So? But for sure 98% of the people in the world care – yes? Well, it’s just that Kiki and Booba may really be the Adam and Eve of our language.
Hold on – see for yourself: which one is Kiki, or Booba ?
In the back of our head, inside the skull, our visual association areas and auditory association areas have lots of interconnections. Many of our visual impressions can be remembered better if translated into sound. For example, when you park your car in the mall, you look at the sign on the wall that says A5 – and if you say it a few times out loud, you are more likely to remember where you had parked a few hours, and a movie later.
I know one woman, exceedingly bright who would remember people’s names by making associations. So once she met Mr. White, the next time she called him Mr. Snow – close enough.
This kind of cross modality connection is important not just for remembering things, but is believed to be the basis of creativity – and the beginning of language (not to mention art) in primitive men, when things we see have symbolic meaning: in the case of Kiki and Booba, form into sound. Most of us associate the sharper Kiki sound with a sharper shape and Booba with a more globular one. While language has deep roots in our visual and auditory brains, it also involves other modalities like touch, taste and smell, and above all emotions and feelings. This type of inter-modal communication can be trained and improved upon as opposed to a related condition called ‘synesthesia’ which the abstract artist Wassily Kandinsky famously had and who painted from musical notes in his head. The contemporary artist David Hockney also is a synesthete. Syneshesia is automatic and is involuntary, probably with a genetic component.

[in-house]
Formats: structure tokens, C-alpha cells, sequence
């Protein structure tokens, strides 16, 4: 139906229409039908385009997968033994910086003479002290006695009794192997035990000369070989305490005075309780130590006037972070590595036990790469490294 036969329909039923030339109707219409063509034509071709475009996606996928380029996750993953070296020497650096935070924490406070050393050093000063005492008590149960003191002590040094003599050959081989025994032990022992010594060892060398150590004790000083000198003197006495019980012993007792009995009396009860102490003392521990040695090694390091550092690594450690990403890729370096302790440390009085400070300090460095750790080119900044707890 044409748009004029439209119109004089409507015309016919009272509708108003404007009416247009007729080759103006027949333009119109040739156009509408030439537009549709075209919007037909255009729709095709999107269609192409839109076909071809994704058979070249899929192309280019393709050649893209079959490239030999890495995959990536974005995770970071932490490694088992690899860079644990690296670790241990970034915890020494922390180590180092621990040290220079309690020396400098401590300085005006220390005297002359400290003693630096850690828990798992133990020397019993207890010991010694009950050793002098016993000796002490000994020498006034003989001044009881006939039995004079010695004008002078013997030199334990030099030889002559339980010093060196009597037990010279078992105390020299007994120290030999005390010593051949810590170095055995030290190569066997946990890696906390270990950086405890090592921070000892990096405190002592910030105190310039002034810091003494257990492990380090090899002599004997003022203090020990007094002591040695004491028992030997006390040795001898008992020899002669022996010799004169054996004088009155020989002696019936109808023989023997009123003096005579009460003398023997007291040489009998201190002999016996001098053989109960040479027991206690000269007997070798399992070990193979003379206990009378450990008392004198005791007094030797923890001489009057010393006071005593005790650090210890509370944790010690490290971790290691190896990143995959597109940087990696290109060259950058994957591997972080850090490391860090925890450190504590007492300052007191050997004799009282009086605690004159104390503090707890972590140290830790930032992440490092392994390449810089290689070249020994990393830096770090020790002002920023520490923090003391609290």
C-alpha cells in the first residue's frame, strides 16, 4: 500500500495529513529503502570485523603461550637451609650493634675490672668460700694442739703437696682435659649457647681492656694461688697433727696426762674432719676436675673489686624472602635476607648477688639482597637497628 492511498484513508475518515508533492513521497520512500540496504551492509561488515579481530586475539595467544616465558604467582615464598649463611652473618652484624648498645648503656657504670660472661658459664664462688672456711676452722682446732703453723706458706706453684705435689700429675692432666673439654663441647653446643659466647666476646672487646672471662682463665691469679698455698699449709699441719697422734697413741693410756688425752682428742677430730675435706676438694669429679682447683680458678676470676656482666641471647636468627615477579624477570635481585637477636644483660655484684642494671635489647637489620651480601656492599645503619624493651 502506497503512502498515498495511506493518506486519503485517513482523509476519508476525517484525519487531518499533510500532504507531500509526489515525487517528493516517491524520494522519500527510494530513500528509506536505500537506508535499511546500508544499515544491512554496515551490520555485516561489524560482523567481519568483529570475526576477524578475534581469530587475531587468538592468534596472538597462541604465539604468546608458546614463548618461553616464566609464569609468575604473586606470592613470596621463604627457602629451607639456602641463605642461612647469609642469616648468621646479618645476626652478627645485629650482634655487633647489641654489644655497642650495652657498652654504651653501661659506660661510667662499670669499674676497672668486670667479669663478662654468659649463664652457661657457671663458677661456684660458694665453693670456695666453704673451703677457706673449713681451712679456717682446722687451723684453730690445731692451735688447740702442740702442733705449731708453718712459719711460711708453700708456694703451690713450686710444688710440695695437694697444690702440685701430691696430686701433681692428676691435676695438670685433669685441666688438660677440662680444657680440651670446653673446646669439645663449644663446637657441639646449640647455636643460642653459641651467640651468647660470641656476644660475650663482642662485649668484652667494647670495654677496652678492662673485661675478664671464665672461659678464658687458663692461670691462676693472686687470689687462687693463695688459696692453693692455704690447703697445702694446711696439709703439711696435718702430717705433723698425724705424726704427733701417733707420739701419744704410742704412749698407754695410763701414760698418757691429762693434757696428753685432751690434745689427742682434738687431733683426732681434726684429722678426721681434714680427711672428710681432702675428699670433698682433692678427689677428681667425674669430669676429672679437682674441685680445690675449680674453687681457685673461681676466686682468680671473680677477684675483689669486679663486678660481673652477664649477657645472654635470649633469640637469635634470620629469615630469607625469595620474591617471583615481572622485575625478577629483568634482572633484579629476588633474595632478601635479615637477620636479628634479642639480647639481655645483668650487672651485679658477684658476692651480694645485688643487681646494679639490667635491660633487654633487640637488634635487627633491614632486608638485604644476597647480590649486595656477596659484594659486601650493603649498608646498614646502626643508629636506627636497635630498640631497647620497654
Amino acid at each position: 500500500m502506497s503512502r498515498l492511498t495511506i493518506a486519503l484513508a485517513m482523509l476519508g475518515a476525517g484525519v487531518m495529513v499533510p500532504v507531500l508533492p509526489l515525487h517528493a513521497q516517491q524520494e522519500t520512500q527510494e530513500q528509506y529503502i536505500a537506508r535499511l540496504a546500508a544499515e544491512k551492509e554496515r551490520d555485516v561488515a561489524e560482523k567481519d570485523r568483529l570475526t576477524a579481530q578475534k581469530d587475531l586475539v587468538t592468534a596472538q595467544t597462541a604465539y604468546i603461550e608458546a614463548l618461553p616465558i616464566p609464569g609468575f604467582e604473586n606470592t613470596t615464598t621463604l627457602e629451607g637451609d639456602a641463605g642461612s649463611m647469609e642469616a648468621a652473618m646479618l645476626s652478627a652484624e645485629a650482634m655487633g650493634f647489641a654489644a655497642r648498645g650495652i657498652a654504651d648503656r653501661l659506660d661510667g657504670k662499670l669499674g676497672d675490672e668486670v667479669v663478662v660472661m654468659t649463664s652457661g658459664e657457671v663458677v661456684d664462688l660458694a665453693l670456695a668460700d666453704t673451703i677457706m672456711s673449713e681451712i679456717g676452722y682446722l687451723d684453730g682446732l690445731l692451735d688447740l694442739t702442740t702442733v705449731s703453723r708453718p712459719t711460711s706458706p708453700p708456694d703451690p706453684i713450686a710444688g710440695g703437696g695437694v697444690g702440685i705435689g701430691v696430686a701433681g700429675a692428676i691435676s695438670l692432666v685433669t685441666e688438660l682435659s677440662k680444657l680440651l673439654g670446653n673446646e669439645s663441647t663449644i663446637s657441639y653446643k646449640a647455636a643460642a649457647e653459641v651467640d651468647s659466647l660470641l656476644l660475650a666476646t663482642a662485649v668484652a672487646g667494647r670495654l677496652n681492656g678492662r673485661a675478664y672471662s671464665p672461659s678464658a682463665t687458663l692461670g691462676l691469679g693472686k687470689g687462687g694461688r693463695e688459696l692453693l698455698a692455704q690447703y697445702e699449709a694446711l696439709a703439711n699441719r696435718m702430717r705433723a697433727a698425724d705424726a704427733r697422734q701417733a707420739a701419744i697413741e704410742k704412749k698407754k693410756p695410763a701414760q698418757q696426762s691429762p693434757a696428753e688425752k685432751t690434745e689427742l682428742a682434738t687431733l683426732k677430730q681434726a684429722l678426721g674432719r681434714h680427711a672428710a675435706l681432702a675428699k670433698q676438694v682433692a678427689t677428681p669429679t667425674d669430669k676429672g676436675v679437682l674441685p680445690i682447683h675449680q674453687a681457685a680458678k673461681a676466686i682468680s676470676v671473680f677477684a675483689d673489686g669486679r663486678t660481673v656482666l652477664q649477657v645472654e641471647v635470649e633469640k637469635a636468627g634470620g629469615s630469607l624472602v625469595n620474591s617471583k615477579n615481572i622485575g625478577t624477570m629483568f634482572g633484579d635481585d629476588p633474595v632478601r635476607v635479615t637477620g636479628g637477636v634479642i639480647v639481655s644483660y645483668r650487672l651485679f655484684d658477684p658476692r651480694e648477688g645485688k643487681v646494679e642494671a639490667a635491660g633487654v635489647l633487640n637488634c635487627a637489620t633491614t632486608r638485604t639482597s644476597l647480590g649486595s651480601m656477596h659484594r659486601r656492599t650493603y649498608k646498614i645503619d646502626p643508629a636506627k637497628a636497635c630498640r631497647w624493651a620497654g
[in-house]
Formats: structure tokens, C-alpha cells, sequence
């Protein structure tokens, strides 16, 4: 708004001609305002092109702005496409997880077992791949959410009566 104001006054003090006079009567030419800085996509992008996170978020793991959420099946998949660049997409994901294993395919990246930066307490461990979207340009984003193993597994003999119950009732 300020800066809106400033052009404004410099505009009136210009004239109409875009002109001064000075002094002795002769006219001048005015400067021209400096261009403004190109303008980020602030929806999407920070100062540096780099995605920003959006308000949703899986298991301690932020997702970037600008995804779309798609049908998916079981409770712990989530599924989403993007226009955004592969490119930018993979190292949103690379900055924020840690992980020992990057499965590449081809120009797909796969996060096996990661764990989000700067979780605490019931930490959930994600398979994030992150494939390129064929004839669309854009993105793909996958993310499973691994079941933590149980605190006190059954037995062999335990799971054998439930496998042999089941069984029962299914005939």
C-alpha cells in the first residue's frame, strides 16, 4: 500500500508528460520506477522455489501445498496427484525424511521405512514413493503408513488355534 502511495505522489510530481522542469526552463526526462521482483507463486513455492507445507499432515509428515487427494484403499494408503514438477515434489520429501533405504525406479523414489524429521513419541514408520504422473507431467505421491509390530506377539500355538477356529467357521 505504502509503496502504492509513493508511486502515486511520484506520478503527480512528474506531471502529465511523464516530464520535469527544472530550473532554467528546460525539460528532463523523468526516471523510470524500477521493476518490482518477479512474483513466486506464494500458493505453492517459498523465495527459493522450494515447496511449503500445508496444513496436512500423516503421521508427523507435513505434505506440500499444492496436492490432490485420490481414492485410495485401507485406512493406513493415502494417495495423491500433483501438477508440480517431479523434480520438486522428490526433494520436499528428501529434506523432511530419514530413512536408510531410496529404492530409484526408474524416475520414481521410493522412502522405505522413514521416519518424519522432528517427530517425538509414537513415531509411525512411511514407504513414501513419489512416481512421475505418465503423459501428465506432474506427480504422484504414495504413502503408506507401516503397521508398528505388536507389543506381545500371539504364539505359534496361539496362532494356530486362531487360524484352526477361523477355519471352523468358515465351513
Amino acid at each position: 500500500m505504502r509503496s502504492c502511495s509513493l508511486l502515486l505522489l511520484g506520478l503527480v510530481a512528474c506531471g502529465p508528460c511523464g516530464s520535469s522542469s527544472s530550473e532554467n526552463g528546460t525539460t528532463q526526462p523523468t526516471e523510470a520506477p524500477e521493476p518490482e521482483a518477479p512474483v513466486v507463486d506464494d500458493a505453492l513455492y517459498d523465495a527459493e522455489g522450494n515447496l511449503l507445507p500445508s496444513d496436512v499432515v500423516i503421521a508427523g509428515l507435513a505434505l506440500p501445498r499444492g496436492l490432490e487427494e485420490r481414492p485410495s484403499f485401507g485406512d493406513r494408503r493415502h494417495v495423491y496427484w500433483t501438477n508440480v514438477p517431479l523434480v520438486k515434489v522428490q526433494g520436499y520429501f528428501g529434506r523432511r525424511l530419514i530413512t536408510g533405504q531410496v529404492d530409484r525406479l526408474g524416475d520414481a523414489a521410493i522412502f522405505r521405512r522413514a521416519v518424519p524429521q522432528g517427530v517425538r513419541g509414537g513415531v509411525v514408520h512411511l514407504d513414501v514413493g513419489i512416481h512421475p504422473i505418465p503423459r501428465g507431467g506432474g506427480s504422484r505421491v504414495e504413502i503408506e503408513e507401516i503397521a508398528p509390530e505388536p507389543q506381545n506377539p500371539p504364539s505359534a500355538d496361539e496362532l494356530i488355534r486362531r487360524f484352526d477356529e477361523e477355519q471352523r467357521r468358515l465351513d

I don’t understand why our art and our museums are viewed by the general public with such distance and distrust. Of the five senses, the eyes are the only sense organs we can completely control – open or close, aim or wander, focus or dissociate.. . While hearing is also sense for distance but it’s hard to shut out noises completely, even with earplugs. The other three senses: touch, taste and smell all depend on contact for which we have even less control. * No wonder then that we now believe it is somewhere in our visual brain where our human consciousness ** occurs – volition, or intention, being an important part of consciousness. Looking at art, especially abstract art (form, shape and color) is a very good way to reach our own deep consciousness, when the meaning of the work is not prescribed, as is the case in a figurative Madonna and Child painting.
Also see this very interesting piece about a baby’s cry pattern – it may predict his or her future language skills.
* Smell travels a short distance but still depends on airborne molecules reaching the moist membrane in the nose.
** Yes, the ‘C’ word, the current holy grail of neuroscience.